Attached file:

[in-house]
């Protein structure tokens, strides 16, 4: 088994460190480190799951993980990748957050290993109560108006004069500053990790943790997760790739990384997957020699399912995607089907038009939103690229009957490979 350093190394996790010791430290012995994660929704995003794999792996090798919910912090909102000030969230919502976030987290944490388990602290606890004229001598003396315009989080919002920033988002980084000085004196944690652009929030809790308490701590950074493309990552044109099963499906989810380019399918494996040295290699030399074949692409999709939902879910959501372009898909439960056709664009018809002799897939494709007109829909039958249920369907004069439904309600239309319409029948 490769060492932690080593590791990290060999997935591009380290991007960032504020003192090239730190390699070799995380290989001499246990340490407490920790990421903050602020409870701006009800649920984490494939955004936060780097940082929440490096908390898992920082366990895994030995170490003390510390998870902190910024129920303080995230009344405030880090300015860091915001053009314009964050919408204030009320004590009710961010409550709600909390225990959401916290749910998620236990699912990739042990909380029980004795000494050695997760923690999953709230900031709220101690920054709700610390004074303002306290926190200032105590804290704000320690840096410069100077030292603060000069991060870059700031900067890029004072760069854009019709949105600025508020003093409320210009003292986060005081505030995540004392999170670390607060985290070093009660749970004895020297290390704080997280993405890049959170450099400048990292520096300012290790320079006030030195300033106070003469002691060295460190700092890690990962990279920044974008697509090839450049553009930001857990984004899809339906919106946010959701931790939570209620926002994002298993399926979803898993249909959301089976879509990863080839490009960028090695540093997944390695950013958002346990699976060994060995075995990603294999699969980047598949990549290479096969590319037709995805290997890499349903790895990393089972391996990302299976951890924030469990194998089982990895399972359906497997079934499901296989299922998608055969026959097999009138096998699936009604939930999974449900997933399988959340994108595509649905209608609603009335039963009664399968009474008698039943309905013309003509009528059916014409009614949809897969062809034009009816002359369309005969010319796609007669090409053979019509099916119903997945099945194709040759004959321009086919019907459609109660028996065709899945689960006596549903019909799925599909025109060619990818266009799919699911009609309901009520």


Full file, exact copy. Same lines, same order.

[in-house]
């Protein structure tokens, strides 16, 4: 088994460190480190799951993980990748957050290993109560108006004069500053990790943790997760790739990384997957020699399912995607089907038009939103690229009957490979 350093190394996790010791430290012995994660929704995003794999792996090798919910912090909102000030969230919502976030987290944490388990602290606890004229001598003396315009989080919002920033988002980084000085004196944690652009929030809790308490701590950074493309990552044109099963499906989810380019399918494996040295290699030399074949692409999709939902879910959501372009898909439960056709664009018809002799897939494709007109829909039958249920369907004069439904309600239309319409029948 490769060492932690080593590791990290060999997935591009380290991007960032504020003192090239730190390699070799995380290989001499246990340490407490920790990421903050602020409870701006009800649920984490494939955004936060780097940082929440490096908390898992920082366990895994030995170490003390510390998870902190910024129920303080995230009344405030880090300015860091915001053009314009964050919408204030009320004590009710961010409550709600909390225990959401916290749910998620236990699912990739042990909380029980004795000494050695997760923690999953709230900031709220101690920054709700610390004074303002306290926190200032105590804290704000320690840096410069100077030292603060000069991060870059700031900067890029004072760069854009019709949105600025508020003093409320210009003292986060005081505030995540004392999170670390607060985290070093009660749970004895020297290390704080997280993405890049959170450099400048990292520096300012290790320079006030030195300033106070003469002691060295460190700092890690990962990279920044974008697509090839450049553009930001857990984004899809339906919106946010959701931790939570209620926002994002298993399926979803898993249909959301089976879509990863080839490009960028090695540093997944390695950013958002346990699976060994060995075995990603294999699969980047598949990549290479096969590319037709995805290997890499349903790895990393089972391996990302299976951890924030469990194998089982990895399972359906497997079934499901296989299922998608055969026959097999009138096998699936009604939930999974449900997933399988959340994108595509649905209608609603009335039963009664399968009474008698039943309905013309003509009528059916014409009614949809897969062809034009009816002359369309005969010319796609007669090409053979019509099916119903997945099945194709040759004959321009086919019907459609109660028996065709899945689960006596549903019909799925599909025109060619990818266009799919699911009609309901009520």